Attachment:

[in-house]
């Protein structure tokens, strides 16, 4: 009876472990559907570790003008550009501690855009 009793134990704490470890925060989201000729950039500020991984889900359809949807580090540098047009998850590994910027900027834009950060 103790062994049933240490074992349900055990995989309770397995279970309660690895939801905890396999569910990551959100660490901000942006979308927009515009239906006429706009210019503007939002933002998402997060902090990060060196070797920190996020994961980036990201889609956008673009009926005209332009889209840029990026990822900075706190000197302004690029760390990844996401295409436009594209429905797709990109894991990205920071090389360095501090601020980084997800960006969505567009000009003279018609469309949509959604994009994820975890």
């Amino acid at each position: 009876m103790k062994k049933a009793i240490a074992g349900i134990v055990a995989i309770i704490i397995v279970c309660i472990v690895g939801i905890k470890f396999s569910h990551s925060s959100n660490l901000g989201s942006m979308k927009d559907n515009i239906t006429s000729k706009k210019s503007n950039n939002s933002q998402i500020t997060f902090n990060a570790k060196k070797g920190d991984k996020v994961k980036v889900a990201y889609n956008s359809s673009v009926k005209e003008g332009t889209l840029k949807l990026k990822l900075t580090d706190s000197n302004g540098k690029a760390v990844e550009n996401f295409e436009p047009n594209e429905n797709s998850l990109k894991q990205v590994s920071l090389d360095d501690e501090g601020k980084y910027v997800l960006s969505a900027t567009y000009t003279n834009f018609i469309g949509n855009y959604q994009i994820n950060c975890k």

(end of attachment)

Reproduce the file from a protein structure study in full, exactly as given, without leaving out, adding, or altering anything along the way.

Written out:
[in-house]
């Protein structure tokens, strides 16, 4: 009876472990559907570790003008550009501690855009 009793134990704490470890925060989201000729950039500020991984889900359809949807580090540098047009998850590994910027900027834009950060 103790062994049933240490074992349900055990995989309770397995279970309660690895939801905890396999569910990551959100660490901000942006979308927009515009239906006429706009210019503007939002933002998402997060902090990060060196070797920190996020994961980036990201889609956008673009009926005209332009889209840029990026990822900075706190000197302004690029760390990844996401295409436009594209429905797709990109894991990205920071090389360095501090601020980084997800960006969505567009000009003279018609469309949509959604994009994820975890």
């Amino acid at each position: 009876m103790k062994k049933a009793i240490a074992g349900i134990v055990a995989i309770i704490i397995v279970c309660i472990v690895g939801i905890k470890f396999s569910h990551s925060s959100n660490l901000g989201s942006m979308k927009d559907n515009i239906t006429s000729k706009k210019s503007n950039n939002s933002q998402i500020t997060f902090n990060a570790k060196k070797g920190d991984k996020v994961k980036v889900a990201y889609n956008s359809s673009v009926k005209e003008g332009t889209l840029k949807l990026k990822l900075t580090d706190s000197n302004g540098k690029a760390v990844e550009n996401f295409e436009p047009n594209e429905n797709s998850l990109k894991q990205v590994s920071l090389d360095d501690e501090g601020k980084y910027v997800l960006s969505a900027t567009y000009t003279n834009f018609i469309g949509n855009y959604q994009i994820n950060c975890k």